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My Father and the Fig Tree
Transcript of My Father and the Fig Tree
definition: the way words are arranged in lines, stanzas, and rhythm and rhyme within the units.
application: free verse...no "rule" to the number of lines within the five stanzas. Form
Conventional: fixed rules with specific number of lines, meter and rhyme scheme, and a definite structure. Examples: sonnet, ballad, epic, ode, and elegy poems.
Organic: shape and pattern of the poem form from the content of the poem Vocab from the Poem:
vivid:–adjective: strikingly bright or intense, as color, light, etc.: a vivid green.
Joha: trickster figure in Palestinian folktales
Allah: Islam; Muslim name for God.
okra: a shrub bearing beaked pods.
emblems:a sign, design, or figure that identifies or represents something. Naomi Shihab Nye Born: March 12, 1952 of St. Louis, Missouri
Lived in Ramallah in Palestine, the Old City
in Jerusalem, and San Antonio, Texas.
Recieved her Bachelor's from Trinity College.
Author of numerous books including You and Yours. Voices her experience through her poems and short stories as being an Arab-American. Uses heritage and peace that overflow with a humanitarian spirit. Her poems and short stories have appeared in a different variety of journals and reviews throughout North America, Europe, and the Middle and Far East. She has traveled to promote international goodwill through the arts to the Middle East and Asia. For other fruits my father was indifferent.
He'd point at the cherry trees and say,
“See those? I wish they were figs.”
In the evenings he sat by my bed
weaving folktales like vivid little scarves.
They always involved a figtree.
Even when it didn't fit, he'd stick it in.
Once Joha was walking down the read and he saw a figtree.
Or, he tied his camel to a figtree and went to sleep.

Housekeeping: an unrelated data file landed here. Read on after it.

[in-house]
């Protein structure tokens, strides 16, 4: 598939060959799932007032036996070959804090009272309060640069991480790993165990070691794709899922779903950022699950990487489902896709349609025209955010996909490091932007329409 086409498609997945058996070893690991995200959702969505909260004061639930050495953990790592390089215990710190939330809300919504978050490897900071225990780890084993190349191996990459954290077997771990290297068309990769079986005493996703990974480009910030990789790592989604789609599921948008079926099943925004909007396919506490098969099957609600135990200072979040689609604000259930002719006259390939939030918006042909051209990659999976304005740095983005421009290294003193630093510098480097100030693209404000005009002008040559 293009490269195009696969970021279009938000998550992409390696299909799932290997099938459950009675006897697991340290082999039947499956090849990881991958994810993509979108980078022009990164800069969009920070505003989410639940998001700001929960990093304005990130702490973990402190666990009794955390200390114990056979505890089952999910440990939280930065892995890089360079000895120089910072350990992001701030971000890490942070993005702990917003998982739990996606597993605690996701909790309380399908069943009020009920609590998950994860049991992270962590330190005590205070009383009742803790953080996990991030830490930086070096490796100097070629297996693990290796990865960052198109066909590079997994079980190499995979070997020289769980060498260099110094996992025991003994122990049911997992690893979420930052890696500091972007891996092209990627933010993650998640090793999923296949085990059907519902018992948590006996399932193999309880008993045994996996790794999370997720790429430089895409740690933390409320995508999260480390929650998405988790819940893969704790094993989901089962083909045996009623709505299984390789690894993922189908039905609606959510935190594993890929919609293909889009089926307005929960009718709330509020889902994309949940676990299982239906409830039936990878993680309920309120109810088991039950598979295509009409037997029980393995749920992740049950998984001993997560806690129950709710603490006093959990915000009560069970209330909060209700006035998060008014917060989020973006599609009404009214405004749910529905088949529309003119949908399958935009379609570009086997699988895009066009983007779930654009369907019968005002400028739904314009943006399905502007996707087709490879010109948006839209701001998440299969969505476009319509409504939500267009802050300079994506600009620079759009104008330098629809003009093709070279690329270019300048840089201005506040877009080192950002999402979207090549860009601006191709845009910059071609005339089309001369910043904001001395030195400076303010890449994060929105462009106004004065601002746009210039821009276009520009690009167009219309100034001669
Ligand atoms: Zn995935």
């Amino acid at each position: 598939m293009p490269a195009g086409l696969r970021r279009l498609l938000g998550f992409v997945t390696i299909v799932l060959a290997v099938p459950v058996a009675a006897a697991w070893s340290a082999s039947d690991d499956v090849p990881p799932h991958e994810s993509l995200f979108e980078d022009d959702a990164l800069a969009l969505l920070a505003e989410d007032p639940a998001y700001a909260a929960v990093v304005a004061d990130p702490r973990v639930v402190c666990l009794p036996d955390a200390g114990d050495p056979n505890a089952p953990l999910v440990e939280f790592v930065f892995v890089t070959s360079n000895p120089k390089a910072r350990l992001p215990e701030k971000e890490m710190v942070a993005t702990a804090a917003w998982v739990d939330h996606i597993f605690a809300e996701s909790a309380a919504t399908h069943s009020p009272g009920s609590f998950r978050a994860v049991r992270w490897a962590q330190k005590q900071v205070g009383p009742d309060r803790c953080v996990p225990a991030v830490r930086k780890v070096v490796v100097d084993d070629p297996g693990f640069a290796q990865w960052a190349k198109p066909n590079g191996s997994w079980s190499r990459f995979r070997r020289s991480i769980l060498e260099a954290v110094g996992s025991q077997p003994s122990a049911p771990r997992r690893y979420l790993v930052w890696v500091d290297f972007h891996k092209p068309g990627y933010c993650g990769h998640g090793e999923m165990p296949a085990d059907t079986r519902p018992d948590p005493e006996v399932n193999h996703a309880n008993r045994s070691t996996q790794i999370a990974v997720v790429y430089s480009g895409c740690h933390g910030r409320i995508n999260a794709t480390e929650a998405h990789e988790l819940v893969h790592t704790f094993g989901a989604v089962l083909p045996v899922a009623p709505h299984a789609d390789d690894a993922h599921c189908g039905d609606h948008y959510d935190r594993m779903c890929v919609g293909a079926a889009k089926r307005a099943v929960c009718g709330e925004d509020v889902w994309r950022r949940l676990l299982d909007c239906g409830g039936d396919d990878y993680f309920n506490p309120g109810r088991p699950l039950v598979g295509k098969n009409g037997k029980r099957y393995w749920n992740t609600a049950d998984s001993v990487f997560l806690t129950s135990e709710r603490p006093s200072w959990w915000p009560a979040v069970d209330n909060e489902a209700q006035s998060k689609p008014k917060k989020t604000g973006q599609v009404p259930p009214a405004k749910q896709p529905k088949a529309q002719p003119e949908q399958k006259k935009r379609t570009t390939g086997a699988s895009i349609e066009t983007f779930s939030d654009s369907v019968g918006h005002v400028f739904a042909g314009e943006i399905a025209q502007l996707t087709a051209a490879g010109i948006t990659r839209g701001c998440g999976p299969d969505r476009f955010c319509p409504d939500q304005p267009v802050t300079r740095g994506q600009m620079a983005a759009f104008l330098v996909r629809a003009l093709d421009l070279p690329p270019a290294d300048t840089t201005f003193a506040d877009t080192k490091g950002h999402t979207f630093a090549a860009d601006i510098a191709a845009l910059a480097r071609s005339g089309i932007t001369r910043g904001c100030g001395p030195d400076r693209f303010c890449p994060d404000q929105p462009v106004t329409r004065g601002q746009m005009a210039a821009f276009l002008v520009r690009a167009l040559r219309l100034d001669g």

Or, later when they caught and arrested him,
his pockets were full of figs.
The father's favorite fruit was the fig. He would use any opportunity to use figs due to the satisfaction they bring the father. They remind him of home and peace. At age six I ate a dried fig and shrugged.
“That's not what I'm talking about!” he said,
“I'm talking about a fig straight from the earth –
gift of Allah! – on a branch so heavy it touches the ground.
I'm talking about picking the largest fattest sweetest fig
in the world and putting it in my mouth.”
(Here he'd stop and close his eyes.)
The father has a more symbolic meaning with the figs than the literal meaning the child thinks of. The figs the father dreams of mean the world to him and having them would be a blessing from God. Years passed, we lived in many houses, none had figtrees.
We had lima beans, zucchini, parsely, beets.
“Plant one!” my mother says, but my father never did.
He tended garden half-heartedly, forgot to water, let the okra get too big.
“What a dreamer he is. Look how many things he starts
and doesn't finish.”
The father didn't want to deal with anything but figs. When his family needed food from a garden, he paid little attention. All he wanted were fig trees to care for. The last time he moved, I got a phone call.
My father, in Arabic, chanting a song I'd never heard.
"Wait till you see!"
The father was excited and had a surprise for the child,
but didn't want to spoil the surprise. The child was
confused and was anxious to see what it was. He took me out to the new yard.
There, in the middle of Dallas, Texas,
a tree with the largest, fattest, sweetest figs in the world.
"It's a figtree song!" he said,
plucking his fruits like ripe tokens,
of a world that was always his own.
The father had finally been able to show the child the real
meaning of his passion for the fig tree. In the sight of the
fig tree, the child was able to understand the beauty of it
and could see the importance and meaning of it to the father.